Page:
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High Resolution Electro-Erosion Printing

IP.com Disclosure Number: IPCOM000102457D
Original Publication Date: 1990-Nov-01
Included in the Prior Art Database: 2005-Mar-17
Document File: 5 page(s) / 233K

Publishing Venue

IBM

Related People

Cohen, MS: AUTHOR [+3]

Abstract

The structure of an integrated head for electro-erosion printing is very simple in principle (Fig. 1). An insulating chip is used as a substrate upon which fine metal conducting lines are delineated using modern photolithographic techniques. The lines come to the very edge of the chip so that contact is made with the direct-negative/direct plate (DNP) material (the ElectroNeg material) when the chip is held vertically. The lines are fanned out to wide pads at the other end of the chip so that contact can be made to the appropriate electronic drivers.

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High Resolution Electro-Erosion Printing

       The structure of an integrated head for electro-erosion
printing is very simple in principle (Fig. 1).  An insulating chip is
used as a substrate upon which fine metal conducting lines are
delineated using modern photolithographic techniques.  The lines come
to the very edge of the chip so that contact is made with the
direct-negative/direct plate (DNP) material (the ElectroNeg material)
when the chip is held vertically.  The lines are fanned out to wide
pads at the other end of the chip so that contact can be made to
the appropriate electronic drivers.

      A major potential problem encountered with any electro-erosion
head is fouling, i.e., the buildup of a hard cake of debris
originating in the erosion process; the building can continue until
it inhibits writing.  This debris is a combination of aluminum and
organic matter which is, at first, a harmless, powdery mass
concentrated around the electrodes, but which compacts with continued
writing into the harmful hard-cake form.  The fouling was so
pronounced for the earliest integrated heads that the hard-cake
buildup caused cessation of writing after only a few cm of sweep
length.

      From a study of the fouling of a conventional head it was
postulated that the compaction process is promoted by the high
temperatures attained by the electrodes and the insulating block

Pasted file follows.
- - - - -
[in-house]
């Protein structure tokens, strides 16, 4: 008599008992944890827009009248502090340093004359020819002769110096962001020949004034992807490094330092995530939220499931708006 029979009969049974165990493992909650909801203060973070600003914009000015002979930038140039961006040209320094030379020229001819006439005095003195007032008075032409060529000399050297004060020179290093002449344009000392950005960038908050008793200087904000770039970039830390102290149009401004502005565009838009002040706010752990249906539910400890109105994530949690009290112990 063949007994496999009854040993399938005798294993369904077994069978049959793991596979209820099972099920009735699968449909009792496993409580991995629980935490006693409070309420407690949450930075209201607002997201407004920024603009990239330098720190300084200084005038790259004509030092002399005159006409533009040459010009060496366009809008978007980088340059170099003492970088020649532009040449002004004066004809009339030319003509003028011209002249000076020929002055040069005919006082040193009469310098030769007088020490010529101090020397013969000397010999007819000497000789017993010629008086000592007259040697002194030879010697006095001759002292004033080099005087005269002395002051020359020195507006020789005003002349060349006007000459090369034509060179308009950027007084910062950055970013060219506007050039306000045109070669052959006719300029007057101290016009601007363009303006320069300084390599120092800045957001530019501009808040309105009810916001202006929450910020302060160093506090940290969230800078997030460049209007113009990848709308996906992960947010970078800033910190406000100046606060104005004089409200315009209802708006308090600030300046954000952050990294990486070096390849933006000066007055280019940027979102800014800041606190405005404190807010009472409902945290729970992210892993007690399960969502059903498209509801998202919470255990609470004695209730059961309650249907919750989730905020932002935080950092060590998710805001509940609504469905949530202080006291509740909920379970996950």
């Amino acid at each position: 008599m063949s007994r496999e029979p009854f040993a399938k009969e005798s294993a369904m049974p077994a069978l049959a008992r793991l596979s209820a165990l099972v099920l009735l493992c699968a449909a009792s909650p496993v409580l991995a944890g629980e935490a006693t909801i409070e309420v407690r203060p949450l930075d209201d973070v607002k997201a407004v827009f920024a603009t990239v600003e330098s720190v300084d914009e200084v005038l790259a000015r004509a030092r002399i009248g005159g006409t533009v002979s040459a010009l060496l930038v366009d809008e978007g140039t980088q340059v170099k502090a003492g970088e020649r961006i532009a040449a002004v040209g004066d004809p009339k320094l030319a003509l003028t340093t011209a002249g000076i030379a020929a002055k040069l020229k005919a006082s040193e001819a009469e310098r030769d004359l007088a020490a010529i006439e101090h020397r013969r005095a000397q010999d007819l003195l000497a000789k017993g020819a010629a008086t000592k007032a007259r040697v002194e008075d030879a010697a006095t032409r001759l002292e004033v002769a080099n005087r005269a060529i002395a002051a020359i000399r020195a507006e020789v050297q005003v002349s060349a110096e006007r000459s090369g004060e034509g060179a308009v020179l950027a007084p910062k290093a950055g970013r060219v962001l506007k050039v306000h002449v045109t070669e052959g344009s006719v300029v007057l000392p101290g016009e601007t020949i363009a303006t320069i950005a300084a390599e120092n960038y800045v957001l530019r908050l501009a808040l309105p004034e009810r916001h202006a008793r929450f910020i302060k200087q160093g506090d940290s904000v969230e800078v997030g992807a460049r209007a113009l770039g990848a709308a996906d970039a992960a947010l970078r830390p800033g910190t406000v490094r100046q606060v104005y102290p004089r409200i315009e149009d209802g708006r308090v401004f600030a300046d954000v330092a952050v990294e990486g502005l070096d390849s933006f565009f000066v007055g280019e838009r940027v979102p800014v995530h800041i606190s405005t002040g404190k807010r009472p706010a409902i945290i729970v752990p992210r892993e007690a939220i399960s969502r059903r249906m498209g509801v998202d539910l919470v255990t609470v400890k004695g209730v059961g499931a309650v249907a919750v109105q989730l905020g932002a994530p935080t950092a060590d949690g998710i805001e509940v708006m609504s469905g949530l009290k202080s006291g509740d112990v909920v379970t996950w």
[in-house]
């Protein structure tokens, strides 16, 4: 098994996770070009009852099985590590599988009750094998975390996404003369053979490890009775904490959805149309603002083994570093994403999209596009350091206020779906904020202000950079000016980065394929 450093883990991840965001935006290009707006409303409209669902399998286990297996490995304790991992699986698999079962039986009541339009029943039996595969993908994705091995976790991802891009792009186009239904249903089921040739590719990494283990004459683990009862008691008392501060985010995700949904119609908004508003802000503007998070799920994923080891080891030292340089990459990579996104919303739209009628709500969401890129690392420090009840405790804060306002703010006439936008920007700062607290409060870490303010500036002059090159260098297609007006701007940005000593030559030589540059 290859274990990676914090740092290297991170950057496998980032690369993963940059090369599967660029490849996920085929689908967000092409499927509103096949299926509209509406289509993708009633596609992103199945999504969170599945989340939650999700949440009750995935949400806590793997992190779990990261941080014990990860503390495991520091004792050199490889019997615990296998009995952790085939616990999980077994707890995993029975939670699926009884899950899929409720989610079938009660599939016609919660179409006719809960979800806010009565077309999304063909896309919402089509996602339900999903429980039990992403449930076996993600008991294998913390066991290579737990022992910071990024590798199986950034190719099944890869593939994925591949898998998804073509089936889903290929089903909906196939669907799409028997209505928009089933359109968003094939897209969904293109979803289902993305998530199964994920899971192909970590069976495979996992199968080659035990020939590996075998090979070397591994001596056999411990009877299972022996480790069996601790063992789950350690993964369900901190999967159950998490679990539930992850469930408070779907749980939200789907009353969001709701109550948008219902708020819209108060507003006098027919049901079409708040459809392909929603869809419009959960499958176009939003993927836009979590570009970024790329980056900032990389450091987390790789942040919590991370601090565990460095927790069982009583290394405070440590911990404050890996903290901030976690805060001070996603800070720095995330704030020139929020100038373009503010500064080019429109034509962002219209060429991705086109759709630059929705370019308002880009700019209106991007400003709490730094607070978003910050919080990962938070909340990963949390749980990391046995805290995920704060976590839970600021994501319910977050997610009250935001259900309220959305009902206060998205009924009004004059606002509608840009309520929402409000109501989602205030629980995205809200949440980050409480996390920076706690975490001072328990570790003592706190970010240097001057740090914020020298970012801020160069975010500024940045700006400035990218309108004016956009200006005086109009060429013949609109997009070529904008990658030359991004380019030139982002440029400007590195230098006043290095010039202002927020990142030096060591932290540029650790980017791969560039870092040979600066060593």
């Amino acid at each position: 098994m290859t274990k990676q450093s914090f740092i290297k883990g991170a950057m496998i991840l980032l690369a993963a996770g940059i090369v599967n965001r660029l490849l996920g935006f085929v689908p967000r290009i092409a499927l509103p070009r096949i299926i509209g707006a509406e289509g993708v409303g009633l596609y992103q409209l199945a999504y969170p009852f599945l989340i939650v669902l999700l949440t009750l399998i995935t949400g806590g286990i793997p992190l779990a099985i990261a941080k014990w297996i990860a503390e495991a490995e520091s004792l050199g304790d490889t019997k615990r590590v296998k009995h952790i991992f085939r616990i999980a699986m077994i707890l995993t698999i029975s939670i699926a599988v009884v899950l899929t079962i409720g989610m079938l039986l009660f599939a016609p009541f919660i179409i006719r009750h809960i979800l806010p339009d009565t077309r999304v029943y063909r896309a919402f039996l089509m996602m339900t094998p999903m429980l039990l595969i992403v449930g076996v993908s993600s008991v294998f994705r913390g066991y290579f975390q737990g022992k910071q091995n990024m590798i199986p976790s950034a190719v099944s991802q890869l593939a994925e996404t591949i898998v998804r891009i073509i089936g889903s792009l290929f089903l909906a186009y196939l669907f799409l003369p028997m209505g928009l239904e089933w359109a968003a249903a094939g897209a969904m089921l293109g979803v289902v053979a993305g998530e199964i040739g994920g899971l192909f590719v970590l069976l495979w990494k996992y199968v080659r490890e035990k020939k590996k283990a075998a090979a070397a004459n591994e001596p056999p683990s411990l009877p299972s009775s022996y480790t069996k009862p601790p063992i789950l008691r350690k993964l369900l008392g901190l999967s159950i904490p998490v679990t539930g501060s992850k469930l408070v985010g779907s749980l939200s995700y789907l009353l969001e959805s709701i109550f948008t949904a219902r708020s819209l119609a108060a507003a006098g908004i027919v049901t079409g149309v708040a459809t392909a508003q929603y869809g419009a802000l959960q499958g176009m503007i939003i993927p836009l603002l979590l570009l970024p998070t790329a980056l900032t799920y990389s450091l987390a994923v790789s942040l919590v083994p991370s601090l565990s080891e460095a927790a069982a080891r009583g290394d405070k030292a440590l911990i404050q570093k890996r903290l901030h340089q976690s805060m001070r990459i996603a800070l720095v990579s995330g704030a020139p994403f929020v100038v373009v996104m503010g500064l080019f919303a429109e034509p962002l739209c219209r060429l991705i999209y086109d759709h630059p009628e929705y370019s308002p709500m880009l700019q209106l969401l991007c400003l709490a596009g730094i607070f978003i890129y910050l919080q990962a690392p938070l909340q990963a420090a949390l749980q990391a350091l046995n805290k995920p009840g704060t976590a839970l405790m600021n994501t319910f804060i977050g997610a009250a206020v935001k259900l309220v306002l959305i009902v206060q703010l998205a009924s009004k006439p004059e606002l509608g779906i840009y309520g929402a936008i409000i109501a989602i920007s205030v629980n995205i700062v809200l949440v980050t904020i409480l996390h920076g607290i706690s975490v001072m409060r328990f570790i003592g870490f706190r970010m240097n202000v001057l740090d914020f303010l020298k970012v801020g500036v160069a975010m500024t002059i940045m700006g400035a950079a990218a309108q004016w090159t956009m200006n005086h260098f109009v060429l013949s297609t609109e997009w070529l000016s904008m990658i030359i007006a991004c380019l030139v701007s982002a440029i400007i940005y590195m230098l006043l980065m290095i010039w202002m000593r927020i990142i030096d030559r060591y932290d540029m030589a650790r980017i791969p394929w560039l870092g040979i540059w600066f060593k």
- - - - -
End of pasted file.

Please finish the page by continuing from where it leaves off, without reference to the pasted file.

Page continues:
which contains them.  Since the earliest integrated heads were
fabricated on ceramic substrates, very high temperatures were
achieved, leading to early hard cake formation.  The geometrical
arrangement of such a head is considerably worse than that of a
conventional head in this regard, because the ceramic block in a
conventional head is raised from the DNP material by a distance of
several electrode diameters (Fig. 2); in the integrated head the
insulating substrate is also in contact with the DNP material (see
Fig. 1) so that debris compaction can easily take place.

      Two steps were taken to suppress fouling in the integrated
head:
1.   The head was arranged so that the electrodes faced the trailing
edge (Fig. 1), so that the debris tended to be left behind the chip.
2.   The interface between the chip and the DNP material (the
"footprint") was made as small as possible consistent with the
mechanical integrity of the head.
3.   The insulating chip was constructed of silicon, so that while
electrical insulation was maintained, high thermal conductivity was
achieved so that the temperature of the chip was as low as possible.
To insure low temperatures even further, the silicon chip was heat
sunk by bonding it to a copper block.

      It is believed that the third measure, the use of silicon as a
substrate, was the most important in suppressing fouling.  Various
metals, such as copper, nickel, or tungsten, could be used as
electrodes in the Integrated Head.  Tungsten has the immediate
advantage of possessing a good match to the therma...